DigiPolish

Restoration is really care and attention for who we are.

Kasia Figura

For over seven years, the Polish Film Institute has helped digitize the greatest works of Polish cinema. So far its employees have been able to support film studios and post-production companies through the Operational Programs, spending over PLN 20 million to restore more than 110 titles. Over those years Poles have become excellent film restoration specialists. It is particularly gratifying in the context of the PLN 78 million EU grant that will be devoted to the digitization of Polish cinema – more than 160 feature films, thousands of chronicles and documentaries are waiting to be digitized. „We’ll be starting right away!” – states the Director of the Polish Film Institute – Magdalena Sroka.

Can we picture the history of Polish and world cinema without Andrzej Wajda's Man of Iron, Jerzy Hoffman's The Deluge, and Wojciech Jerzy Has's The Saragossa Manuscript, where any memories of those masterpieces can only be found in textbooks? According to a study by UNESCO, over 80% of analogue materials could deteriorate within the next 20 years. The film tape ages and fades over time. If it is improperly stored, it becomes vulnerable to additional damage: scratching, deformation and mold. The lack of professional conduct that effectively counteracts this process is equivalent to the loss of priceless treasures of Polish film culture. That is why digitization is so important, because it not only pays homage to cultural heritage, but also protects it for present and future generations. It is crucial to be aware of the seriousness of the situation and the extent of potential damage. Since the Polish Film School cinema has been a unique way to showcase our culture abroad. „During the years spent behind the Iron Curtain, Polish filmmakers repeatedly proved that despite their isolation they are still citizens of the world who, through their work, become a formidable voice in the discussion of its condition. Our history, our culture, our traditions are all values that constitute us – we must be particularly respectful towards them and try work our hardest to preserve them for the years to come. We are at a point in our history where, if we do not provide adequate care towards protecting the film heritage, we might be left with just a fraction of it” – says the director of the Polish Film Institute. Films are an important part of Polish culture. Over the years they have shaped our national identity, posed important existential questions, united us around values and mobilized for change: social, political and moral.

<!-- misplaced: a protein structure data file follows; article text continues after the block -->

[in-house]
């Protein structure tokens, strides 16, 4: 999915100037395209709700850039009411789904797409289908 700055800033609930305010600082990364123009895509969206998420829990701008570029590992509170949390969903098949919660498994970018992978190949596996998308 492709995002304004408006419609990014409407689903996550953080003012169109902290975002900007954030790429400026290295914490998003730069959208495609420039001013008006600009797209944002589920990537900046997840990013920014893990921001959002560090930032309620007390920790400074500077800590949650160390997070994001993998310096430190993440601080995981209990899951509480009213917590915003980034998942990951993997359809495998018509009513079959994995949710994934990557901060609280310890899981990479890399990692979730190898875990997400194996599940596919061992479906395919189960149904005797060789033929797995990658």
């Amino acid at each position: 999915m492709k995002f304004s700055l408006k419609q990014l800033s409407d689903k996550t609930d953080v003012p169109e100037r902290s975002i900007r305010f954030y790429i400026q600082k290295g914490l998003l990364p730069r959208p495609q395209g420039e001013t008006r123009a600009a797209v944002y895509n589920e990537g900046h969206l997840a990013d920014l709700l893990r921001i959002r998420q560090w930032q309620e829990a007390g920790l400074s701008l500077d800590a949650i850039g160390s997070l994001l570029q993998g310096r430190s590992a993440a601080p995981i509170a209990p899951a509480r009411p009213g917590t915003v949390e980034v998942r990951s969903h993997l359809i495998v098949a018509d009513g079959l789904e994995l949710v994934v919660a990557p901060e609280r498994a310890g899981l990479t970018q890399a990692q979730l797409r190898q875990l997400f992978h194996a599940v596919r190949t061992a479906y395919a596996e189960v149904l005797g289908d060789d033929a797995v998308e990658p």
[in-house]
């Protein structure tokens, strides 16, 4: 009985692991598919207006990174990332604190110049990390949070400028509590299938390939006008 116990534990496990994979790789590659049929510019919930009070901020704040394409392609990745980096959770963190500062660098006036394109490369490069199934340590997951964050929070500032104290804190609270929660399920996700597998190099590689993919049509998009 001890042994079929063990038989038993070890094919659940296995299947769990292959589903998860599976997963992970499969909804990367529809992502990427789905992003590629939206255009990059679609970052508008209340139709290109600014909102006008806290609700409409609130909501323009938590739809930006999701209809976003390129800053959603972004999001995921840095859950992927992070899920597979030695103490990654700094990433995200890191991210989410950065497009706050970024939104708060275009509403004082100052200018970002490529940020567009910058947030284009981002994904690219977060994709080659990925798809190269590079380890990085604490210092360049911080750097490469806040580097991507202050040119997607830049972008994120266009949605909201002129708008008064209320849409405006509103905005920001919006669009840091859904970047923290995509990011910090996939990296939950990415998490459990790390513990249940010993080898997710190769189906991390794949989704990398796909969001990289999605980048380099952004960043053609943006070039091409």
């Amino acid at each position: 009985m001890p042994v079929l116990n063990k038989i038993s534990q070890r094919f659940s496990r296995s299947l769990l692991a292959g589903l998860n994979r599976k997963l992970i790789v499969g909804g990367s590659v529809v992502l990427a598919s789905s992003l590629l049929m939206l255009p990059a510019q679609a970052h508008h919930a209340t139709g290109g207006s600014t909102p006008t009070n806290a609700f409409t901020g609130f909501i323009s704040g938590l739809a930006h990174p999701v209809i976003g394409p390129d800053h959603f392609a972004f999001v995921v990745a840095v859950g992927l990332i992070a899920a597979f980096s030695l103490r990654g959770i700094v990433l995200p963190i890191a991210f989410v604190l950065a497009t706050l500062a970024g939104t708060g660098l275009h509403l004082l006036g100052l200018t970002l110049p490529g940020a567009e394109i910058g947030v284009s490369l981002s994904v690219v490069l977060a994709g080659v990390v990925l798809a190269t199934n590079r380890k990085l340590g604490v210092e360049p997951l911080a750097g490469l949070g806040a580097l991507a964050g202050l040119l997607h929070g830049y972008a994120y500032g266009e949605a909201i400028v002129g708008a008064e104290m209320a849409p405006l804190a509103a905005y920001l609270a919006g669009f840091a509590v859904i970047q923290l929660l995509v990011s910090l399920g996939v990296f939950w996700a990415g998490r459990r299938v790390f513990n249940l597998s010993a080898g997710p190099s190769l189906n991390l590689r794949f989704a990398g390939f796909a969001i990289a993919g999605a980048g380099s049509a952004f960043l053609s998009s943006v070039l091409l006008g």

We owe them success at international festivals and making the Polish school of operators famous worldwide. It is the cinema that has for years attracted eminent ambassadors, such as Martin Scorsese, to our culture. Fortunately, today we are capable of restoring the great resources of Polish cinema at world level. The experience of Polish companies and institutions involved in this process constitutes the capital of the Polish economy and is the pride of this part of the creative sector. A few hundred already restored Polish films have been re-released in digital versions in Poland and around the world, where they are recognized not only as notable film works, but also appreciated for the quality of their digital restoration. The human eye is very perceptive and can quickly notice if something is off in the picture. Sometimes this something is a strand of hair, sometimes the damage inflicted n the tape in transport, and sometimes the strange image is the result of imperfections of the equipment that could simply not operate in accordance with the creators’ wishes. This is where digitization comes in. Restorers scrutinize the films with a magnifying glass in hand – what post-production companies, film studios and National Film Archive’s Audiovisual Institute do is intricate work of thousands of hours on just a few dozen minute-long film film, but it is also – and maybe above all – excellent sense and sensitivity to detail, nuance, composition, intention. „It is very easy to break the structure of the film. But the effects of their work surprise and delight us every time” – says Renata Pawłowska-Pyra from the Polish Film Institute, the director of the project of digitization of Polish films in the Institute. In the context of digital restoration, it is often said that we rediscover the film – and there is no exaggeration in those words. With the cleaned up image, you can see the details, the colors become more vibrant, the digitization of the sound allows you to hear something that could have been missed before – we might not get a whole new movie, but we definitely get an improved one.

„There is magic in film. A film is a record of history, mood, climate. That's why movies salvaged by digital technology are a huge achievement.” – stated Tadeusz Konwicki after the premiere of the digitally restored Salto. Magdalena Sroka adds: „The fact that we can bring new life into our works and leave them for future generations in an almost perfect state fills us with pride, but we can also feel the burden of responsibility upon us.”